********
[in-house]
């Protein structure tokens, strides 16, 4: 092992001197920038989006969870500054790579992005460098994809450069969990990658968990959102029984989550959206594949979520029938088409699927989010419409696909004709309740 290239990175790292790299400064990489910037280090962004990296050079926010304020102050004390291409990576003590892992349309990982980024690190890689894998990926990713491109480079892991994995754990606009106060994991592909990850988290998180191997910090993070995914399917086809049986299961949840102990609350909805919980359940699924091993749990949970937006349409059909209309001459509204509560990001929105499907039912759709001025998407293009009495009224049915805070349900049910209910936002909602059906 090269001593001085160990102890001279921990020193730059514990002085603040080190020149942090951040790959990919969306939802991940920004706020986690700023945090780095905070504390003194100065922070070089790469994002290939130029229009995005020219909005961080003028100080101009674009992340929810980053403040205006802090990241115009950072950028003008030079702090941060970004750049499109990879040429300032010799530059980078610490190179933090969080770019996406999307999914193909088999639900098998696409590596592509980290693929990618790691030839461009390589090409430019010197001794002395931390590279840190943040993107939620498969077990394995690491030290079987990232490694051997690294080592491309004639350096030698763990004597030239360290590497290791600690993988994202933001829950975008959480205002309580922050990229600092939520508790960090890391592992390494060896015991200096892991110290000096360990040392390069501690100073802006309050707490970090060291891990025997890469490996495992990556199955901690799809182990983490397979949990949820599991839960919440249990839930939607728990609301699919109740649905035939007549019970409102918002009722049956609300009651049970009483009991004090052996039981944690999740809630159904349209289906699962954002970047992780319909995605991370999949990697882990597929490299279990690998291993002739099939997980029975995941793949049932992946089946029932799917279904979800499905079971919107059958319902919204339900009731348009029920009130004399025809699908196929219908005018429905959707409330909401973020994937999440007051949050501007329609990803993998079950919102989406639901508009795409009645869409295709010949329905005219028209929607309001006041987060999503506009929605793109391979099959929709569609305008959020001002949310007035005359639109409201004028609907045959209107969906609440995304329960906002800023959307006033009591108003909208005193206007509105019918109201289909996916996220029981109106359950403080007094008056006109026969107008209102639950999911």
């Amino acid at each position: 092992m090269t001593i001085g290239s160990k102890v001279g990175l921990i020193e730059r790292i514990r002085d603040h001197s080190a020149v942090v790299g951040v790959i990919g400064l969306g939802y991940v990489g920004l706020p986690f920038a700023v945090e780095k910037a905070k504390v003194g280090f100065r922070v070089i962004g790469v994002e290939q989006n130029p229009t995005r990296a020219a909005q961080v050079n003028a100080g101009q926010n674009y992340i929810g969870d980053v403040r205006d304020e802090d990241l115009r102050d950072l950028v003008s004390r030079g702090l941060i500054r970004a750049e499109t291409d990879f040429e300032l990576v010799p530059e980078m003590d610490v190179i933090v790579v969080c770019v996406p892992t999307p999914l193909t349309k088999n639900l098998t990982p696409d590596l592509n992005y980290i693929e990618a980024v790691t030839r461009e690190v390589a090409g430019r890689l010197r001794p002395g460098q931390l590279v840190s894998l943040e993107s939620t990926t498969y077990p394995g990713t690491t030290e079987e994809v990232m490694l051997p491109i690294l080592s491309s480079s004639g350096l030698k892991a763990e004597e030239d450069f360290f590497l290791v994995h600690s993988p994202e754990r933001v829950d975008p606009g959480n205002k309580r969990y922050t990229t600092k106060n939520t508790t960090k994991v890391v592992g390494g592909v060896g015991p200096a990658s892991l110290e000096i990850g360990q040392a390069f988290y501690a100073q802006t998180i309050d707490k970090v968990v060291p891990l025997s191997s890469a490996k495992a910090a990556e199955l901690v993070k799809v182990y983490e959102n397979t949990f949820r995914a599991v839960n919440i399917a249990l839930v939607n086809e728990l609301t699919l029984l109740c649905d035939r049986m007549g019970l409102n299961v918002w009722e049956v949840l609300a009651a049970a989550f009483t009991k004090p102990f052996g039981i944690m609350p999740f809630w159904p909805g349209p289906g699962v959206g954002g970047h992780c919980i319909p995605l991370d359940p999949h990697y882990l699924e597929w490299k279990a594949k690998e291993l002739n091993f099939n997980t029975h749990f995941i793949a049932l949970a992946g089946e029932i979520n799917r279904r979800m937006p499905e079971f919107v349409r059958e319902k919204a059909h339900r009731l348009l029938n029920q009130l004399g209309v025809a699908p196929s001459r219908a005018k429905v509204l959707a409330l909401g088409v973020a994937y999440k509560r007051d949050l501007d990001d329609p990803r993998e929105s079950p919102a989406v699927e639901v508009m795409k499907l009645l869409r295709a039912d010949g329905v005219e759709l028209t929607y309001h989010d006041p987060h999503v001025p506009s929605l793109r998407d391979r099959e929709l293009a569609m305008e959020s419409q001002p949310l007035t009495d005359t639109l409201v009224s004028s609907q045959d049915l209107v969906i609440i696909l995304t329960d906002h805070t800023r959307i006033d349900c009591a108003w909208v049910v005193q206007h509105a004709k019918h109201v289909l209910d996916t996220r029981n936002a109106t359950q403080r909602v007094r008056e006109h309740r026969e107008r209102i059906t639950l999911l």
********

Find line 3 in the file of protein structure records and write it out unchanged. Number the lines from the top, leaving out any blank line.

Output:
């Amino acid at each position: 092992m090269t001593i001085g290239s160990k102890v001279g990175l921990i020193e730059r790292i514990r002085d603040h001197s080190a020149v942090v790299g951040v790959i990919g400064l969306g939802y991940v990489g920004l706020p986690f920038a700023v945090e780095k910037a905070k504390v003194g280090f100065r922070v070089i962004g790469v994002e290939q989006n130029p229009t995005r990296a020219a909005q961080v050079n003028a100080g101009q926010n674009y992340i929810g969870d980053v403040r205006d304020e802090d990241l115009r102050d950072l950028v003008s004390r030079g702090l941060i500054r970004a750049e499109t291409d990879f040429e300032l990576v010799p530059e980078m003590d610490v190179i933090v790579v969080c770019v996406p892992t999307p999914l193909t349309k088999n639900l098998t990982p696409d590596l592509n992005y980290i693929e990618a980024v790691t030839r461009e690190v390589a090409g430019r890689l010197r001794p002395g460098q931390l590279v840190s894998l943040e993107s939620t990926t498969y077990p394995g990713t690491t030290e079987e994809v990232m490694l051997p491109i690294l080592s491309s480079s004639g350096l030698k892991a763990e004597e030239d450069f360290f590497l290791v994995h600690s993988p994202e754990r933001v829950d975008p606009g959480n205002k309580r969990y922050t990229t600092k106060n939520t508790t960090k994991v890391v592992g390494g592909v060896g015991p200096a990658s892991l110290e000096i990850g360990q040392a390069f988290y501690a100073q802006t998180i309050d707490k970090v968990v060291p891990l025997s191997s890469a490996k495992a910090a990556e199955l901690v993070k799809v182990y983490e959102n397979t949990f949820r995914a599991v839960n919440i399917a249990l839930v939607n086809e728990l609301t699919l029984l109740c649905d035939r049986m007549g019970l409102n299961v918002w009722e049956v949840l609300a009651a049970a989550f009483t009991k004090p102990f052996g039981i944690m609350p999740f809630w159904p909805g349209p289906g699962v959206g954002g970047h992780c919980i319909p995605l991370d359940p999949h990697y882990l699924e597929w490299k279990a594949k690998e291993l002739n091993f099939n997980t029975h749990f995941i793949a049932l949970a992946g089946e029932i979520n799917r279904r979800m937006p499905e079971f919107v349409r059958e319902k919204a059909h339900r009731l348009l029938n029920q009130l004399g209309v025809a699908p196929s001459r219908a005018k429905v509204l959707a409330l909401g088409v973020a994937y999440k509560r007051d949050l501007d990001d329609p990803r993998e929105s079950p919102a989406v699927e639901v508009m795409k499907l009645l869409r295709a039912d010949g329905v005219e759709l028209t929607y309001h989010d006041p987060h999503v001025p506009s929605l793109r998407d391979r099959e929709l293009a569609m305008e959020s419409q001002p949310l007035t009495d005359t639109l409201v009224s004028s609907q045959d049915l209107v969906i609440i696909l995304t329960d906002h805070t800023r959307i006033d349900c009591a108003w909208v049910v005193q206007h509105a004709k019918h109201v289909l209910d996916t996220r029981n936002a109106t359950q403080r909602v007094r008056e006109h309740r026969e107008r209102i059906t639950l999911l």